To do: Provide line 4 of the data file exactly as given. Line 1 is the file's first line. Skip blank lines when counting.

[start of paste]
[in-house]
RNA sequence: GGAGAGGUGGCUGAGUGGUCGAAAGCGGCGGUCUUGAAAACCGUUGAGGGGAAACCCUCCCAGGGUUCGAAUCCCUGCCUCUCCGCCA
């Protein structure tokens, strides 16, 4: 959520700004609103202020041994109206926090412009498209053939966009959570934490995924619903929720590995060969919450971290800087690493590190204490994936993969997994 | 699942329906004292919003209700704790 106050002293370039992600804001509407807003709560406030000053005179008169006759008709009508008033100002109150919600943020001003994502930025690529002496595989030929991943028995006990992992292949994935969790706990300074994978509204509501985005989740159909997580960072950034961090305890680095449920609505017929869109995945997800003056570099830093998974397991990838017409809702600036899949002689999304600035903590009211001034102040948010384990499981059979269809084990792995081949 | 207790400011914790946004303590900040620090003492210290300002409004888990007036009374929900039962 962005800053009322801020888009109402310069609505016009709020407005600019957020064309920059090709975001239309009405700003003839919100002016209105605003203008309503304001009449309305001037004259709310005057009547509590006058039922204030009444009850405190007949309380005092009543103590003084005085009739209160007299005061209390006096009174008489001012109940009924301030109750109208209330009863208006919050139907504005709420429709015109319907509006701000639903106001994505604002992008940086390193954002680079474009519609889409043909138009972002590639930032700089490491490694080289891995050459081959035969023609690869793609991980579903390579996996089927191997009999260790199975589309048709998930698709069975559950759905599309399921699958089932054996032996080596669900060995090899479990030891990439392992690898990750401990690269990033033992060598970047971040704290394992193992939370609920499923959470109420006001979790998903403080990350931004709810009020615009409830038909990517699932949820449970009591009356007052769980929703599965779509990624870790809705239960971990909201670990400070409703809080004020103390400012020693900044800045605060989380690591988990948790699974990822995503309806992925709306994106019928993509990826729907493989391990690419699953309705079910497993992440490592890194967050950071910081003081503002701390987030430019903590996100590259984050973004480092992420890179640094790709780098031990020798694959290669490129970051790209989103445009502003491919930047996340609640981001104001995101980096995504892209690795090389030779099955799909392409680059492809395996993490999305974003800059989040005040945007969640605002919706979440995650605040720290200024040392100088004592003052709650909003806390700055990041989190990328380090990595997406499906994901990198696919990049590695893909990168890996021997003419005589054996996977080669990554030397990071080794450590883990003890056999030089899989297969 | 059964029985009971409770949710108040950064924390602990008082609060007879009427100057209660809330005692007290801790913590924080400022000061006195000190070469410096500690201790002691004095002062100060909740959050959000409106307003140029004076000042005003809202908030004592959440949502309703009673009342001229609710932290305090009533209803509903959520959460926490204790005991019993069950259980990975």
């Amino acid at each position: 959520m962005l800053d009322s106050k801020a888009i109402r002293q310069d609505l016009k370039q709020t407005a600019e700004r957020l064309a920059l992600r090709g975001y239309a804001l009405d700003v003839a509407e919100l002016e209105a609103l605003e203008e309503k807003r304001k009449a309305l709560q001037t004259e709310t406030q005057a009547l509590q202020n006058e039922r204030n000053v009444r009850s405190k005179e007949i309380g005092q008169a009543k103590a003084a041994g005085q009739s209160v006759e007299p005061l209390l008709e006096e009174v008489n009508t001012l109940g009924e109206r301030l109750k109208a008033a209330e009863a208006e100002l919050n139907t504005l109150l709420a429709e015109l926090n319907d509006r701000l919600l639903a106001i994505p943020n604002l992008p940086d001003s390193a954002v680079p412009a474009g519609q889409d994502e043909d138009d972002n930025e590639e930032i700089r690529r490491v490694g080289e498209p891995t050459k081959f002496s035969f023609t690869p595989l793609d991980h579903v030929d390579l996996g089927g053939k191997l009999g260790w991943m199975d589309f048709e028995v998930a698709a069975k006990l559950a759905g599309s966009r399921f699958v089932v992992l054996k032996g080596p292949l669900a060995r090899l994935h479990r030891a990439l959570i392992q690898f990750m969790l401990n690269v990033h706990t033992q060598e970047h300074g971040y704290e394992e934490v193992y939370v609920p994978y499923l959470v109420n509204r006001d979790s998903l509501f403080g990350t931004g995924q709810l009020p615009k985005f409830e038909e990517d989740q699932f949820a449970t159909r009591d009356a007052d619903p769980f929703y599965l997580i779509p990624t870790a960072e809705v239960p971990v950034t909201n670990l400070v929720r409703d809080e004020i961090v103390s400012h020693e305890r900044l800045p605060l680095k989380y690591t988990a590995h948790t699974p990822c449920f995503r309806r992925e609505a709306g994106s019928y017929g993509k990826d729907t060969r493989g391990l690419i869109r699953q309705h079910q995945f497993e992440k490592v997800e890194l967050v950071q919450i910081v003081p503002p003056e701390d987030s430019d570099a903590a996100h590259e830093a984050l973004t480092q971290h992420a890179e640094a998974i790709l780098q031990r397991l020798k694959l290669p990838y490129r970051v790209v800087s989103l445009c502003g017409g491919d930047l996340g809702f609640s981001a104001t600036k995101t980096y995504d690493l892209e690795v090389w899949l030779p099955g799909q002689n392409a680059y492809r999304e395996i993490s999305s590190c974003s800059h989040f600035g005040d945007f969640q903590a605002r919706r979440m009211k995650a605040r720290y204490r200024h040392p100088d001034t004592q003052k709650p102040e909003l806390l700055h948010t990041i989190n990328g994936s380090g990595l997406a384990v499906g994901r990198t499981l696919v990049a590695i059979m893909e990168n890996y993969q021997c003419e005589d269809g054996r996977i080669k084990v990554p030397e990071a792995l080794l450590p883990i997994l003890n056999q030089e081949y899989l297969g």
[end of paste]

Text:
């Amino acid at each position: 959520m962005l800053d009322s106050k801020a888009i109402r002293q310069d609505l016009k370039q709020t407005a600019e700004r957020l064309a920059l992600r090709g975001y239309a804001l009405d700003v003839a509407e919100l002016e209105a609103l605003e203008e309503k807003r304001k009449a309305l709560q001037t004259e709310t406030q005057a009547l509590q202020n006058e039922r204030n000053v009444r009850s405190k005179e007949i309380g005092q008169a009543k103590a003084a041994g005085q009739s209160v006759e007299p005061l209390l008709e006096e009174v008489n009508t001012l109940g009924e109206r301030l109750k109208a008033a209330e009863a208006e100002l919050n139907t504005l109150l709420a429709e015109l926090n319907d509006r701000l919600l639903a106001i994505p943020n604002l992008p940086d001003s390193a954002v680079p412009a474009g519609q889409d994502e043909d138009d972002n930025e590639e930032i700089r690529r490491v490694g080289e498209p891995t050459k081959f002496s035969f023609t690869p595989l793609d991980h579903v030929d390579l996996g089927g053939k191997l009999g260790w991943m199975d589309f048709e028995v998930a698709a069975k006990l559950a759905g599309s966009r399921f699958v089932v992992l054996k032996g080596p292949l669900a060995r090899l994935h479990r030891a990439l959570i392992q690898f990750m969790l401990n690269v990033h706990t033992q060598e970047h300074g971040y704290e394992e934490v193992y939370v609920p994978y499923l959470v109420n509204r006001d979790s998903l509501f403080g990350t931004g995924q709810l009020p615009k985005f409830e038909e990517d989740q699932f949820a449970t159909r009591d009356a007052d619903p769980f929703y599965l997580i779509p990624t870790a960072e809705v239960p971990v950034t909201n670990l400070v929720r409703d809080e004020i961090v103390s400012h020693e305890r900044l800045p605060l680095k989380y690591t988990a590995h948790t699974p990822c449920f995503r309806r992925e609505a709306g994106s019928y017929g993509k990826d729907t060969r493989g391990l690419i869109r699953q309705h079910q995945f497993e992440k490592v997800e890194l967050v950071q919450i910081v003081p503002p003056e701390d987030s430019d570099a903590a996100h590259e830093a984050l973004t480092q971290h992420a890179e640094a998974i790709l780098q031990r397991l020798k694959l290669p990838y490129r970051v790209v800087s989103l445009c502003g017409g491919d930047l996340g809702f609640s981001a104001t600036k995101t980096y995504d690493l892209e690795v090389w899949l030779p099955g799909q002689n392409a680059y492809r999304e395996i993490s999305s590190c974003s800059h989040f600035g005040d945007f969640q903590a605002r919706r979440m009211k995650a605040r720290y204490r200024h040392p100088d001034t004592q003052k709650p102040e909003l806390l700055h948010t990041i989190n990328g994936s380090g990595l997406a384990v499906g994901r990198t499981l696919v990049a590695i059979m893909e990168n890996y993969q021997c003419e005589d269809g054996r996977i080669k084990v990554p030397e990071a792995l080794l450590p883990i997994l003890n056999q030089e081949y899989l297969g």